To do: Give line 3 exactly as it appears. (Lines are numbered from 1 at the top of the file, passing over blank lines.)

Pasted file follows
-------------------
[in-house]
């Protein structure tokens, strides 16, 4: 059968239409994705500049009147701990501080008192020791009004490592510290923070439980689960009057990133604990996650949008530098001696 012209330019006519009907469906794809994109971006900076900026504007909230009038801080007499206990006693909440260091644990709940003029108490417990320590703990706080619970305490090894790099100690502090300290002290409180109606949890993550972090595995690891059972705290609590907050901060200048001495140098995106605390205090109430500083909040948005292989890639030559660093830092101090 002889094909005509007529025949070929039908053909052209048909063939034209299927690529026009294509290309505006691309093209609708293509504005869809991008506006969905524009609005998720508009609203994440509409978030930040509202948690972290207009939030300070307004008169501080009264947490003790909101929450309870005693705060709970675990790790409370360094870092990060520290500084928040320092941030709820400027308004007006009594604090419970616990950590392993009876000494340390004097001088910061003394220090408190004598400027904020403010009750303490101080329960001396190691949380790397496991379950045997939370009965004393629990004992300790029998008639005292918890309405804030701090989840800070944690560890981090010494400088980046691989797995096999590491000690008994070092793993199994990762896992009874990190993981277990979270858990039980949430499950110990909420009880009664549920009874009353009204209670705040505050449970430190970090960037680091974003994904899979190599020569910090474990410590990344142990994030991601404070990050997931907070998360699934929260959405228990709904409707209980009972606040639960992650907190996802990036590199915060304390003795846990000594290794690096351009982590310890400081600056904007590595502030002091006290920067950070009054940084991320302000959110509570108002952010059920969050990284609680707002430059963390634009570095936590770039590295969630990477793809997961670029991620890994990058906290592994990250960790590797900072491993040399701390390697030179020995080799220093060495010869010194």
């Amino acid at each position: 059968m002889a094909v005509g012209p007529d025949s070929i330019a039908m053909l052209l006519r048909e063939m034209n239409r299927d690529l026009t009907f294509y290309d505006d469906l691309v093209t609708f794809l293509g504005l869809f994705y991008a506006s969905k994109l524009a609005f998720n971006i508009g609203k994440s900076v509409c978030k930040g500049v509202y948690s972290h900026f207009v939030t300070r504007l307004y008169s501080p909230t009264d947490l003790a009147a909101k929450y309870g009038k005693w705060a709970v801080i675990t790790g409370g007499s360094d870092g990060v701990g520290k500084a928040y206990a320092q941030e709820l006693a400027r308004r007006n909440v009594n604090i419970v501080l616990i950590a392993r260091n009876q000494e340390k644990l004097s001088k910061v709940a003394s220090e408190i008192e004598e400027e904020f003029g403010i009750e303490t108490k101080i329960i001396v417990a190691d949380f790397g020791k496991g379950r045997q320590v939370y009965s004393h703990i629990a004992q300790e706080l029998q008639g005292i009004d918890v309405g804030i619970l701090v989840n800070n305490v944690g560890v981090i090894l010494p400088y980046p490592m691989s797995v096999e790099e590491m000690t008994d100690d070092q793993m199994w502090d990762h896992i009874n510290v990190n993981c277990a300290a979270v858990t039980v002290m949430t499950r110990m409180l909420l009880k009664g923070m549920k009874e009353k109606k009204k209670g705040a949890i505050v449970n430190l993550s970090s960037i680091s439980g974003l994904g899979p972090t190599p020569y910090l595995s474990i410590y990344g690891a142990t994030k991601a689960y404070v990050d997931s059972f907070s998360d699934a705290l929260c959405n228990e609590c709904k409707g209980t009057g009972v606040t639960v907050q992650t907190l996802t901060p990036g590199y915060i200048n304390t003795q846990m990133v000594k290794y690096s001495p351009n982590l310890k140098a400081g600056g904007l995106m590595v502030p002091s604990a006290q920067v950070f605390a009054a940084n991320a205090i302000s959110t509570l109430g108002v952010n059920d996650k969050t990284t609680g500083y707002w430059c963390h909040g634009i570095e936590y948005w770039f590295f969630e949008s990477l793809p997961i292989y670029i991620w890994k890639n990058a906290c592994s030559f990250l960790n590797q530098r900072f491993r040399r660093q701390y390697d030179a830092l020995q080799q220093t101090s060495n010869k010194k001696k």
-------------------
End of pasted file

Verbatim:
């Amino acid at each position: 059968m002889a094909v005509g012209p007529d025949s070929i330019a039908m053909l052209l006519r048909e063939m034209n239409r299927d690529l026009t009907f294509y290309d505006d469906l691309v093209t609708f794809l293509g504005l869809f994705y991008a506006s969905k994109l524009a609005f998720n971006i508009g609203k994440s900076v509409c978030k930040g500049v509202y948690s972290h900026f207009v939030t300070r504007l307004y008169s501080p909230t009264d947490l003790a009147a909101k929450y309870g009038k005693w705060a709970v801080i675990t790790g409370g007499s360094d870092g990060v701990g520290k500084a928040y206990a320092q941030e709820l006693a400027r308004r007006n909440v009594n604090i419970v501080l616990i950590a392993r260091n009876q000494e340390k644990l004097s001088k910061v709940a003394s220090e408190i008192e004598e400027e904020f003029g403010i009750e303490t108490k101080i329960i001396v417990a190691d949380f790397g020791k496991g379950r045997q320590v939370y009965s004393h703990i629990a004992q300790e706080l029998q008639g005292i009004d918890v309405g804030i619970l701090v989840n800070n305490v944690g560890v981090i090894l010494p400088y980046p490592m691989s797995v096999e790099e590491m000690t008994d100690d070092q793993m199994w502090d990762h896992i009874n510290v990190n993981c277990a300290a979270v858990t039980v002290m949430t499950r110990m409180l909420l009880k009664g923070m549920k009874e009353k109606k009204k209670g705040a949890i505050v449970n430190l993550s970090s960037i680091s439980g974003l994904g899979p972090t190599p020569y910090l595995s474990i410590y990344g690891a142990t994030k991601a689960y404070v990050d997931s059972f907070s998360d699934a705290l929260c959405n228990e609590c709904k409707g209980t009057g009972v606040t639960v907050q992650t907190l996802t901060p990036g590199y915060i200048n304390t003795q846990m990133v000594k290794y690096s001495p351009n982590l310890k140098a400081g600056g904007l995106m590595v502030p002091s604990a006290q920067v950070f605390a009054a940084n991320a205090i302000s959110t509570l109430g108002v952010n059920d996650k969050t990284t609680g500083y707002w430059c963390h909040g634009i570095e936590y948005w770039f590295f969630e949008s990477l793809p997961i292989y670029i991620w890994k890639n990058a906290c592994s030559f990250l960790n590797q530098r900072f491993r040399r660093q701390y390697d030179a830092l020995q080799q220093t101090s060495n010869k010194k001696k």